Lizzie Post was born and raised in Burlington, Vermont. She’s rooted there still (and a University of Vermont graduate, too), so the subject of cannabis was never as taboo as it was in other parts of the country — and perhaps as a result, she has always categorized pot alongside alcohol.
“Like anything else, don’t assume everybody does it,” she says. “Wine as a hostess gift is just so ingrained in our culture, and the same thing could one day happen with pot. At its core, etiquette is a behavior that affects two people, and smoking pot is obviously something that affects people.”
Now that marijuana is more accepted at formal social occasions, questions are becoming more common on how to integrate cannabis with class. According to a recent study conducted by online legal marketplace Avvo among residents of Alaska, Colorado, Oregon and Washington state, 44.6 percent say they’d consider bringing a bag of pot to a dinner party instead of a bottle of wine — and Coloradans are the most open to this idea (with 49 percent in support).
“Since the legalization of recreational marijuana in Colorado and Washington in 2014 and additional states implementing medical marijuana laws, the social acceptance of marijuana is gaining momentum,” said Leigh McMillan, Avvo’s vice president of marketing. “With increased entrepreneurial interests, states’ desires for new tax revenues and five more states considering legalization measures on ballots in 2016, that level of mainstream support will likely only continue to grow.”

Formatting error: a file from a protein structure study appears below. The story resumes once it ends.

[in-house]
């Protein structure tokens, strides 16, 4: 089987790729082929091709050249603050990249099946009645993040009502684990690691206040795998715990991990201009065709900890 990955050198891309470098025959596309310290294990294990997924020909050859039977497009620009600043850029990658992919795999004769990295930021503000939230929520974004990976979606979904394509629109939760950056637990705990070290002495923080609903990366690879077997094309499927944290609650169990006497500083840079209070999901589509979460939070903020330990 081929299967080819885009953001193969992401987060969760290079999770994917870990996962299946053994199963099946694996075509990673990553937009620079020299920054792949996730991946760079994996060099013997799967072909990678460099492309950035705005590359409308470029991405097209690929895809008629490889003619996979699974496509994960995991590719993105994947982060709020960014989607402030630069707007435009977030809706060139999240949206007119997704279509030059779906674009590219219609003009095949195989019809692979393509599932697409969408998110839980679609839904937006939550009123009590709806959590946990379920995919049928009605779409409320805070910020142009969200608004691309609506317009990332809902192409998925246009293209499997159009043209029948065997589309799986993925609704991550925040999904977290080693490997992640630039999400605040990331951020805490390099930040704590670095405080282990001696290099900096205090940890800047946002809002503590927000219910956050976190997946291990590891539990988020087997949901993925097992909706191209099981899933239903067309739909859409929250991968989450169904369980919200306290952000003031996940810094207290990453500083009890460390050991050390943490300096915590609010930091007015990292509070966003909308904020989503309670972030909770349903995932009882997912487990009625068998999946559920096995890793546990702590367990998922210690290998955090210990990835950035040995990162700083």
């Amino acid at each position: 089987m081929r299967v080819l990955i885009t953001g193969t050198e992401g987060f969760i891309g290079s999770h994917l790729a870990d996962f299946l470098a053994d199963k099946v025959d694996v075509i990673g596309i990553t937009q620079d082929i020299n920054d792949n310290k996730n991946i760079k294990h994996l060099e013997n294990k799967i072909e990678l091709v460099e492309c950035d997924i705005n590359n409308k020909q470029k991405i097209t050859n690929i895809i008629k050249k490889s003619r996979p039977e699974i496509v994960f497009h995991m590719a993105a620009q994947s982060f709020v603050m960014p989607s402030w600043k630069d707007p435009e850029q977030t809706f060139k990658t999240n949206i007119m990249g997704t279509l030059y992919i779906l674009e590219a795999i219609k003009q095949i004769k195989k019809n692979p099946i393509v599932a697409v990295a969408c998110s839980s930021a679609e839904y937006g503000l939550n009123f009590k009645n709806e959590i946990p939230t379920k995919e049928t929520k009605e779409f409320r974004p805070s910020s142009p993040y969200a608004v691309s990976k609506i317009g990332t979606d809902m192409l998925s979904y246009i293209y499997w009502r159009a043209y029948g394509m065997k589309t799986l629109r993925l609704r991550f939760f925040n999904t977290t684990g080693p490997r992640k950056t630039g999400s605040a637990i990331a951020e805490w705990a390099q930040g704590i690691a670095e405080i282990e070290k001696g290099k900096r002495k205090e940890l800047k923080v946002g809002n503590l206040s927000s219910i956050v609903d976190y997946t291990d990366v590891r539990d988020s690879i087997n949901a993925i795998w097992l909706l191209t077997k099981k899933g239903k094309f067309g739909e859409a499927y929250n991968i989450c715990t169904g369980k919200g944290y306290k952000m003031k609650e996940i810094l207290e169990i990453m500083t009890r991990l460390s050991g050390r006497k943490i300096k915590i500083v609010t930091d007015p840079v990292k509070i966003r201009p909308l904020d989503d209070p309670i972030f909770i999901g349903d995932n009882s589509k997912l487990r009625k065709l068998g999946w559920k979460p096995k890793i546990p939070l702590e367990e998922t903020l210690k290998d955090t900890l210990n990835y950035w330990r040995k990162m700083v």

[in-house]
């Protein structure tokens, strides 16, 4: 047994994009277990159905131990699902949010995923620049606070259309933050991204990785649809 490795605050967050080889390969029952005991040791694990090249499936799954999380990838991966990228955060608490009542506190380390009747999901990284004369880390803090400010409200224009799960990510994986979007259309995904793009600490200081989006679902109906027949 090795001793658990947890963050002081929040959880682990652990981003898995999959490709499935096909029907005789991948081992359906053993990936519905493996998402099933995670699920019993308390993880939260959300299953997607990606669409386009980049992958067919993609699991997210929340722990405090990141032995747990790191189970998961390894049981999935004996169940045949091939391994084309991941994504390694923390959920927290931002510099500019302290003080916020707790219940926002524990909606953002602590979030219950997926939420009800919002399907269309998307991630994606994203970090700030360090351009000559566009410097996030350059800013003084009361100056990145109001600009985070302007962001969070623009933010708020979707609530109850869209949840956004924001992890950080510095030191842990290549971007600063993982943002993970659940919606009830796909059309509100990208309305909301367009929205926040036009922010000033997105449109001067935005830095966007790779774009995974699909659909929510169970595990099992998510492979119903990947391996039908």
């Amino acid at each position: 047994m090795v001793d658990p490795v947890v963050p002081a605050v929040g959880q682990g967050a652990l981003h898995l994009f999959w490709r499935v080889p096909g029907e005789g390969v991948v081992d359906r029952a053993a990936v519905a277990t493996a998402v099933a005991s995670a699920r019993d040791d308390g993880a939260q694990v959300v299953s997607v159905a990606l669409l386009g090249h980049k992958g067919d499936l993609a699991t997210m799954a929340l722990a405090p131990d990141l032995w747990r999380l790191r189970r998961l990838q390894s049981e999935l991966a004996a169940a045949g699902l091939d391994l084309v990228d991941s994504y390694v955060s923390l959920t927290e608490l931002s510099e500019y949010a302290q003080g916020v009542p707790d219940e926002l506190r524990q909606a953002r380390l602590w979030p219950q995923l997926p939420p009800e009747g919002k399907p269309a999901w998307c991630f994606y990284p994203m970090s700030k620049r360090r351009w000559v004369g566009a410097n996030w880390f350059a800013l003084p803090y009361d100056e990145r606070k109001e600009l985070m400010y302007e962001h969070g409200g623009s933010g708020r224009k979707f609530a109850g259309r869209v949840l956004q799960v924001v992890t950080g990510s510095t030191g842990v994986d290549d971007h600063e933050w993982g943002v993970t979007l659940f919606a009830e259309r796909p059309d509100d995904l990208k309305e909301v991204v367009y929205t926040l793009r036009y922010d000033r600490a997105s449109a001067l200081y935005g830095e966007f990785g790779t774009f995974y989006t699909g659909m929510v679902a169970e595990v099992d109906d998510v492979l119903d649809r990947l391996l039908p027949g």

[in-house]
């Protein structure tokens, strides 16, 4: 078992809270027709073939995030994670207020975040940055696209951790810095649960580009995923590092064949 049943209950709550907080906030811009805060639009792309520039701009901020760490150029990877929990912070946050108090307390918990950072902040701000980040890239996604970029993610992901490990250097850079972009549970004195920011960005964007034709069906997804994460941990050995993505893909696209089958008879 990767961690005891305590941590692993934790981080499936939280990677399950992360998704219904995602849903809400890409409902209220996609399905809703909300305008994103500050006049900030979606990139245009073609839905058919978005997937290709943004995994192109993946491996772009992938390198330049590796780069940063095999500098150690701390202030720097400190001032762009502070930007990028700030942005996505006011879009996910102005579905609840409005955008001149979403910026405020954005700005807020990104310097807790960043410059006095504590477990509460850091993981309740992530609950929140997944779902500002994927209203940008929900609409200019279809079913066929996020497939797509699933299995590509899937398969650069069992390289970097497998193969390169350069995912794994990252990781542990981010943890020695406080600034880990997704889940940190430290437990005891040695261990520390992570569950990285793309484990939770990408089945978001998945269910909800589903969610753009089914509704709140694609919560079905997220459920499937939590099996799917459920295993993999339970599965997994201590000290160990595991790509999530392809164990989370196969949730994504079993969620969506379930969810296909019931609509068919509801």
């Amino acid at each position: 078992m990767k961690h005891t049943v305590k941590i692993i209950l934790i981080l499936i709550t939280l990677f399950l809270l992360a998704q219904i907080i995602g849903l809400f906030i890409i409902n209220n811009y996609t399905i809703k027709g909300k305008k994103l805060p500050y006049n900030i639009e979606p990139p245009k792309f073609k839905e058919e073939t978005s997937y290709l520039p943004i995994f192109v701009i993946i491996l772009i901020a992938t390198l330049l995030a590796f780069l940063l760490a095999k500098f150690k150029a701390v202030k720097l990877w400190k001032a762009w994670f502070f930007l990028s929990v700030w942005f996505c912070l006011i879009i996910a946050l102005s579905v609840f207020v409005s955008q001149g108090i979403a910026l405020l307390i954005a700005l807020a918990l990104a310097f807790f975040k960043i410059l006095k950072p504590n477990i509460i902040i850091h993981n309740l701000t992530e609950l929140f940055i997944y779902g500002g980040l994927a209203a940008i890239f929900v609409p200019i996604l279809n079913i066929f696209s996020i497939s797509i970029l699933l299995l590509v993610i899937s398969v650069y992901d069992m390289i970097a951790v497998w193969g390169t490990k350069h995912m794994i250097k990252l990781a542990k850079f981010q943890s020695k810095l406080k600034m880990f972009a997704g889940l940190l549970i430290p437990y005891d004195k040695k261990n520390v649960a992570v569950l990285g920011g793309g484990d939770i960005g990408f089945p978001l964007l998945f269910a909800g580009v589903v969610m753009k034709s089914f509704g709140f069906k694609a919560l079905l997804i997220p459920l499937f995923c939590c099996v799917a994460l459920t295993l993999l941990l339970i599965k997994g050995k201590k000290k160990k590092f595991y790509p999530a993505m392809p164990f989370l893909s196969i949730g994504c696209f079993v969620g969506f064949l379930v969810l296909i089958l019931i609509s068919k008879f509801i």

As it becomes legal in more states, marijuana is something The Emily Post Institute is considering for its Emily Post’s Etiquette 19th Edition. Until then, Post has exclusively shared with The Cannabist these five starter tips for best pot practices at a party:
1. Host/hostess gift: Do you know for sure your host smokes pot? If they do, it’s appropriate to bring as a gift. Remember: Since it’s a gift, your host doesn’t have to smoke it with you, or even that night. A small glass jar or a pre-rolled joint or two makes for a classic presentation.
2. Know your audience: Is your new boss on the guest list? Is it dinner with your best friends? Whether as a guest or as a host, always be sure to ask permission and where your host would prefer you to smoke, just as you would with a cigarette.
3. Bring Your Own Stash: Just like with alcohol, unless it’s a gift, feel free to take your pot and glass with you when you leave.
4. Chefs choice: Unlike wine, pot rarely messes up a menu. But never feel obligated to include it as part of the meal — or even the entire evening — if it’s presented.